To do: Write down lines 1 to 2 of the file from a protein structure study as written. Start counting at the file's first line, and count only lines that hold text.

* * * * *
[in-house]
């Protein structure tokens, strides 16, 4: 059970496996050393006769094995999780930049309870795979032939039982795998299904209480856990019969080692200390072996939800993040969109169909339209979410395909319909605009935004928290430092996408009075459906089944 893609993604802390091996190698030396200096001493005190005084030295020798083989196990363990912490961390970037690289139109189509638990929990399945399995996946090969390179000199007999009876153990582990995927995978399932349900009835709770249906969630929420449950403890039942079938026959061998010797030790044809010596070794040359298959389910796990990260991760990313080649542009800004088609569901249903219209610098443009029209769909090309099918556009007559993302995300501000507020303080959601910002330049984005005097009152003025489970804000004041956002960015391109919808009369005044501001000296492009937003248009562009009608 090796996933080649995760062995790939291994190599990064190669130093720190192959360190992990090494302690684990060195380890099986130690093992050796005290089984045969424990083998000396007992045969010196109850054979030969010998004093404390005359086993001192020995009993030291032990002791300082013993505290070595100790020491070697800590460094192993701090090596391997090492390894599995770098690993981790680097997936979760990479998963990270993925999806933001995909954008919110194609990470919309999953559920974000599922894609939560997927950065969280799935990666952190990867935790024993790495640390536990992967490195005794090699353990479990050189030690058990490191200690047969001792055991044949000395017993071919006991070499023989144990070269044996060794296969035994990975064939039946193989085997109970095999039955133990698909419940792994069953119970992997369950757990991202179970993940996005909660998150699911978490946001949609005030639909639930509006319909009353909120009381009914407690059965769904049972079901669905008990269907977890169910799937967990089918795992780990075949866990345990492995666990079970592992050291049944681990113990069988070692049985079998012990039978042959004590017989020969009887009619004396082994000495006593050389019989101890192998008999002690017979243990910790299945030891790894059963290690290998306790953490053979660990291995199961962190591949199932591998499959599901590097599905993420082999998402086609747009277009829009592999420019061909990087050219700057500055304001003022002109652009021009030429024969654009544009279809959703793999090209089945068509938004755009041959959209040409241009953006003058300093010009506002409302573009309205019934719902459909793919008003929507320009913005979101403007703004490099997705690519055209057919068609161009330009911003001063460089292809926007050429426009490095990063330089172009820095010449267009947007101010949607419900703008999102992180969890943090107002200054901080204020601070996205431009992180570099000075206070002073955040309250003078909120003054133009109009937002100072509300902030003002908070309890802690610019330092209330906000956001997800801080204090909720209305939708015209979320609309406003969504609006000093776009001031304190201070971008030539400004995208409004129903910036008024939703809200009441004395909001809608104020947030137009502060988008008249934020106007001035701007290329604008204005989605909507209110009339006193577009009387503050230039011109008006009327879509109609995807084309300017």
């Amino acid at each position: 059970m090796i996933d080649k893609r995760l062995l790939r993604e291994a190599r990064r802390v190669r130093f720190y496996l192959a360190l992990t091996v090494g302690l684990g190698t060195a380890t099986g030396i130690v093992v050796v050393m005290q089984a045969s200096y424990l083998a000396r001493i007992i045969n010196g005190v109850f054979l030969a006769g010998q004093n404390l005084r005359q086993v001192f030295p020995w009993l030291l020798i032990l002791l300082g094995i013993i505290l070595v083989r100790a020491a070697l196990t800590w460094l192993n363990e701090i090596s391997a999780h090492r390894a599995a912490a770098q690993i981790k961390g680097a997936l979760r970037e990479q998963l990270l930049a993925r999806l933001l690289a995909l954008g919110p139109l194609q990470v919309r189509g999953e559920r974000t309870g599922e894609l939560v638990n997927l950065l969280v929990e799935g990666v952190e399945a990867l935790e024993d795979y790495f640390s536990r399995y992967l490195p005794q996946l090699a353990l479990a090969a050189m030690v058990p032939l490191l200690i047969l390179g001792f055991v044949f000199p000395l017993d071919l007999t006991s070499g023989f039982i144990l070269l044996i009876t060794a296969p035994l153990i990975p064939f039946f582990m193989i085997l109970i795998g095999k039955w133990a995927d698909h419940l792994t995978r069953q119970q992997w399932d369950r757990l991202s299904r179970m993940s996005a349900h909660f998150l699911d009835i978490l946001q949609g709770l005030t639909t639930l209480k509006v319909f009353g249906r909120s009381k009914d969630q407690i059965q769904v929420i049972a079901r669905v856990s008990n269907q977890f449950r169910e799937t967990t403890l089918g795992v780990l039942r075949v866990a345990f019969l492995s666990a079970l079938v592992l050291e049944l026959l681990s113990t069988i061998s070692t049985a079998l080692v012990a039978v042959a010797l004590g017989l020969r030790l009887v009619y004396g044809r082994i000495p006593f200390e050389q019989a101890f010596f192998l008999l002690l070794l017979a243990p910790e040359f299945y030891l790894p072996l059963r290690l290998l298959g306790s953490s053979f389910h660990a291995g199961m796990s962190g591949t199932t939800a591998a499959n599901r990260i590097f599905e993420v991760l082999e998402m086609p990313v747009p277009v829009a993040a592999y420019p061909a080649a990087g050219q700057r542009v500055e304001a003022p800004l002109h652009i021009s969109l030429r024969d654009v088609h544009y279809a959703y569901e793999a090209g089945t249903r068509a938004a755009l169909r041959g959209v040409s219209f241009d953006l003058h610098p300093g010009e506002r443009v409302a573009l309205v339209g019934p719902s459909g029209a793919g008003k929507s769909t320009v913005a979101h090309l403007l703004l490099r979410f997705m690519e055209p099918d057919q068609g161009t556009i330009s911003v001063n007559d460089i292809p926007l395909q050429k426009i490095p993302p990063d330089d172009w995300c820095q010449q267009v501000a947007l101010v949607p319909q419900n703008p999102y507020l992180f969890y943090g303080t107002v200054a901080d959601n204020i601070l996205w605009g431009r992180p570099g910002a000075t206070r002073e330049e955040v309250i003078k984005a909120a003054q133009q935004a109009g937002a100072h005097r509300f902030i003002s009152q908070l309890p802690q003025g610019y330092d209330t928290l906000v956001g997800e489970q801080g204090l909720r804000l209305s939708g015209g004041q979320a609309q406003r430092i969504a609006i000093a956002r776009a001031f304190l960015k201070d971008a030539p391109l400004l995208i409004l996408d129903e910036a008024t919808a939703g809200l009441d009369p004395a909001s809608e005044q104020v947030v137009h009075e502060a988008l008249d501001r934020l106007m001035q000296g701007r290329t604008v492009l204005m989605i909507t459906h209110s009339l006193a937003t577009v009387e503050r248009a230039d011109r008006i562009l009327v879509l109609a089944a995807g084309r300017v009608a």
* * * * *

[in-house]
């Protein structure tokens, strides 16, 4: 059970496996050393006769094995999780930049309870795979032939039982795998299904209480856990019969080692200390072996939800993040969109169909339209979410395909319909605009935004928290430092996408009075459906089944 893609993604802390091996190698030396200096001493005190005084030295020798083989196990363990912490961390970037690289139109189509638990929990399945399995996946090969390179000199007999009876153990582990995927995978399932349900009835709770249906969630929420449950403890039942079938026959061998010797030790044809010596070794040359298959389910796990990260991760990313080649542009800004088609569901249903219209610098443009029209769909090309099918556009007559993302995300501000507020303080959601910002330049984005005097009152003025489970804000004041956002960015391109919808009369005044501001000296492009937003248009562009009608 090796996933080649995760062995790939291994190599990064190669130093720190192959360190992990090494302690684990060195380890099986130690093992050796005290089984045969424990083998000396007992045969010196109850054979030969010998004093404390005359086993001192020995009993030291032990002791300082013993505290070595100790020491070697800590460094192993701090090596391997090492390894599995770098690993981790680097997936979760990479998963990270993925999806933001995909954008919110194609990470919309999953559920974000599922894609939560997927950065969280799935990666952190990867935790024993790495640390536990992967490195005794090699353990479990050189030690058990490191200690047969001792055991044949000395017993071919006991070499023989144990070269044996060794296969035994990975064939039946193989085997109970095999039955133990698909419940792994069953119970992997369950757990991202179970993940996005909660998150699911978490946001949609005030639909639930509006319909009353909120009381009914407690059965769904049972079901669905008990269907977890169910799937967990089918795992780990075949866990345990492995666990079970592992050291049944681990113990069988070692049985079998012990039978042959004590017989020969009887009619004396082994000495006593050389019989101890192998008999002690017979243990910790299945030891790894059963290690290998306790953490053979660990291995199961962190591949199932591998499959599901590097599905993420082999998402086609747009277009829009592999420019061909990087050219700057500055304001003022002109652009021009030429024969654009544009279809959703793999090209089945068509938004755009041959959209040409241009953006003058300093010009506002409302573009309205019934719902459909793919008003929507320009913005979101403007703004490099997705690519055209057919068609161009330009911003001063460089292809926007050429426009490095990063330089172009820095010449267009947007101010949607419900703008999102992180969890943090107002200054901080204020601070996205431009992180570099000075206070002073955040309250003078909120003054133009109009937002100072509300902030003002908070309890802690610019330092209330906000956001997800801080204090909720209305939708015209979320609309406003969504609006000093776009001031304190201070971008030539400004995208409004129903910036008024939703809200009441004395909001809608104020947030137009502060988008008249934020106007001035701007290329604008204005989605909507209110009339006193577009009387503050230039011109008006009327879509109609995807084309300017």